The evil “Service Battery” is back all the time now. I’m going to have to get the machine in for a battery replacement. It’s not that big a deal, it’s just a matter of time and how long can I be without the computer.
I’ve decided that I want Apple to handle it rather than doing it myself, in part because Apple will warranty the battery and in part because all the online battery suppliers I’ve spoken with, want me to remove the battery to read them the model number.
Apple started building many of their laptops with non-removable batteries after 2009.
The fact that this machine is a 2012 MacBook Air, and the MacBook Air was never manufactured with a removable battery gives me great concern when chatting with a battery supplier who doesn’t know this.
This is especially true when I’m asking them about a battery from their website where I’ve copied their part number into the little chat dialog, and am asking a specific question like:
“Your site says this battery will work in all MacBook airs but then specifically says this product is for a 2014 MacBook Air. Is the product compatible with a 2012 MacBook Air?”
“Please remove the battery from your computer and read me the model number. If your machine in plugged in you can remove the battery and not have the computer turn off.”
“Uh you understand this is a MacBook AIR right?”
“Yes, simply remove the battery and we can get started.“
“Again, you understand this is a MacBook Air, correct?”
“OK, we’re done!”
For those unfamiliar with the MacBook Air construction. Just to get the bottom panel off requires removal of 10 screws. These particular screws are something called Pentalobe. While I have a Torx screwdriver set, I haven’t had a need to purchase a Pentalobe set. The screwhead looks like the image to the right, obviously not the run of the mill “Computer Tool Kit” from The Dollar store.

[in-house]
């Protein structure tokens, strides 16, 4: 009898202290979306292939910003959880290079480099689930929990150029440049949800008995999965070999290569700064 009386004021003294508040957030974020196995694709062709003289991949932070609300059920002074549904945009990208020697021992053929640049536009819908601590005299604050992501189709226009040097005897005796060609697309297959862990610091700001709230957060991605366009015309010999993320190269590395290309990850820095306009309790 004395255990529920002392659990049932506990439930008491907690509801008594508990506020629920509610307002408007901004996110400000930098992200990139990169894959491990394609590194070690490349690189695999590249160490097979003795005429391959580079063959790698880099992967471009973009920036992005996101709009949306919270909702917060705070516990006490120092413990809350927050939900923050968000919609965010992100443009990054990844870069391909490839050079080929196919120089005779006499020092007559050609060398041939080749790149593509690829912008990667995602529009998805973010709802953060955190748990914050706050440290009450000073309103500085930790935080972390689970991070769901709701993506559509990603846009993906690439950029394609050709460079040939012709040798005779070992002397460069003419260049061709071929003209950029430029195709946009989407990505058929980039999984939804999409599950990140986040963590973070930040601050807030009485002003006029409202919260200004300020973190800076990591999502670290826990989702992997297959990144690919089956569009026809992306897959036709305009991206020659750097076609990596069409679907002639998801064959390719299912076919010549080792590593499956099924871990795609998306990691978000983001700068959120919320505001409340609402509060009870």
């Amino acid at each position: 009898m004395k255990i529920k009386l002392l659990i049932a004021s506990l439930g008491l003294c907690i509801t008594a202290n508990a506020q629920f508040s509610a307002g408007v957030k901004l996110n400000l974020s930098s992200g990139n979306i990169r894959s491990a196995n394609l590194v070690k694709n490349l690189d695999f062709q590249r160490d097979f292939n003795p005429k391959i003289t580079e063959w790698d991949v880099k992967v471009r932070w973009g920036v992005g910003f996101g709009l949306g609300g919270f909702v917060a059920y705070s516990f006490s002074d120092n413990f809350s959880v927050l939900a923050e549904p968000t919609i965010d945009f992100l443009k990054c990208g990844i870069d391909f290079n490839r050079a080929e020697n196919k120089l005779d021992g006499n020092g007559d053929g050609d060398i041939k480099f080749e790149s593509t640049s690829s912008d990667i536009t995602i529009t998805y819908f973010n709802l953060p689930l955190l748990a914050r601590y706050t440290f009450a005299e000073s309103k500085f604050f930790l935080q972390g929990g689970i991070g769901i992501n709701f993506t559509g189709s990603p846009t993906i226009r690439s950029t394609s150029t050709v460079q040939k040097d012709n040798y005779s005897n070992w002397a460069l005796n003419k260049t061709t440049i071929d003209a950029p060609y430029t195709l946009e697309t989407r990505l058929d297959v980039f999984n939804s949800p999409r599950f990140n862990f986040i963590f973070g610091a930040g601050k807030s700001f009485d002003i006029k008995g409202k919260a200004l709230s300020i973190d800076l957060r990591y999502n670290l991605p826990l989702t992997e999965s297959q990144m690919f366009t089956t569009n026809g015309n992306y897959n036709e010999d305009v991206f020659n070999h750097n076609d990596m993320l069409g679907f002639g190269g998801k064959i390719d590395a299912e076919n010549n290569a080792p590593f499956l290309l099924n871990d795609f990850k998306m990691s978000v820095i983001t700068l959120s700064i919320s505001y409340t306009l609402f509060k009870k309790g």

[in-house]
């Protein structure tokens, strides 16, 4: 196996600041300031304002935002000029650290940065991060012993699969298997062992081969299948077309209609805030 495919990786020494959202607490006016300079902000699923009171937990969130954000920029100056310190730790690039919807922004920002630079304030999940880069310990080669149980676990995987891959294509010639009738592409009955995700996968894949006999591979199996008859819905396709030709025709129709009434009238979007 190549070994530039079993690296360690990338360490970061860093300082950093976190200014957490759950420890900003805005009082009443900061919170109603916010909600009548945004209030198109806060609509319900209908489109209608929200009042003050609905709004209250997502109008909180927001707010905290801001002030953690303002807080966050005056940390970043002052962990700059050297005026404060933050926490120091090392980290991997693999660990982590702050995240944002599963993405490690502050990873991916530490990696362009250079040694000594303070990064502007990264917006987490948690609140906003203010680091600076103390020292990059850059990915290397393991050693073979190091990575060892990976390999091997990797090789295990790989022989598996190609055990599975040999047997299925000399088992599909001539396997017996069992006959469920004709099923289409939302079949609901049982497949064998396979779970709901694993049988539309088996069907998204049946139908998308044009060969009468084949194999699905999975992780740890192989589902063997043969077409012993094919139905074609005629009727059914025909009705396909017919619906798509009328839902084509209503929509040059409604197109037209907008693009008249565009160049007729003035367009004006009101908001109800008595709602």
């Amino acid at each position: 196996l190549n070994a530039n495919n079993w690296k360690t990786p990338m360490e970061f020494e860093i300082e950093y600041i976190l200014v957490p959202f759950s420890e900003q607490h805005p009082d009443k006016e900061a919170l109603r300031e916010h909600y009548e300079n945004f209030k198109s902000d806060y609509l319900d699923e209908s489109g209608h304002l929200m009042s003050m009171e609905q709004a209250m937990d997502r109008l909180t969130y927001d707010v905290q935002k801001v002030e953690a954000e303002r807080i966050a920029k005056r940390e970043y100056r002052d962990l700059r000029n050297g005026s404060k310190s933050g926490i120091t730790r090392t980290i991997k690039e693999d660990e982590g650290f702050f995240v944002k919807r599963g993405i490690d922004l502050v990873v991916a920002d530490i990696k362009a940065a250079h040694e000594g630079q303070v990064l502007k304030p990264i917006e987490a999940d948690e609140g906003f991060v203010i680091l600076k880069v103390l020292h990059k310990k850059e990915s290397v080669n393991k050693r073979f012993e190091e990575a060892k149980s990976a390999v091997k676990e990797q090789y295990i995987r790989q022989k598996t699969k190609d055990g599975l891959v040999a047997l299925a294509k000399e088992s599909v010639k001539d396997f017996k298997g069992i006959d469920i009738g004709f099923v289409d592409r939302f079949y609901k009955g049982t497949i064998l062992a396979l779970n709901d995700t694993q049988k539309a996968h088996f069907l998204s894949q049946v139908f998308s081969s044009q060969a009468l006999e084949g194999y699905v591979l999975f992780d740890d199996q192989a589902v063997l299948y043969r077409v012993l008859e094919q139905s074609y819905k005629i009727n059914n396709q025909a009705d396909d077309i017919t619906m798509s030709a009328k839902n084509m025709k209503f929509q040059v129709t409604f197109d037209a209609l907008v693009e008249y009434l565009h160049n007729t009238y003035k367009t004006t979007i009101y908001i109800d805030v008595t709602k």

How can I trust anything that the representative of a battery manufacturer tells me, if they don’t know the most basic of facts about the product that they’re selling me a replacement battery for? I am after all accessing their consumer website, not their commercial supply site.
The difference is insignificant by the time I pay shipping, taxes, buy the proper screwdriver, and then splay my machine across my kitchen counter.
When I get round to needing a Terabyte drive in my machine, everything changes. (I want a TB drive now, but I don’t need a TB drive.) On that day, I’ll buy the proper tools to get into my beloved MacBook and while I’m in there I’ll look at any other upgrades that I might be able to install.
Based on pictures of the main logic board, I doubt there’s much I can do other than upgrade the hard drive, but it’s always worth a look.
I tend to buy maxed out machines right from the get-go so there’s little to add. When I bought this machine, I got the max memory and biggest hard drive available. The only reason that a TB drive is an option now, is because technology has made TB solid state drives available and reasonably affordable.
As an aside, it looks like Apple may be able to replace the battery while I wait. That is IF they have any in stock, so I guess it’s in my best interest to schedule my visit to Apple in advance.
I wonder if I’ll be able to get in and out of an Apple store without making additional purchases?
Hmm, self control? Me?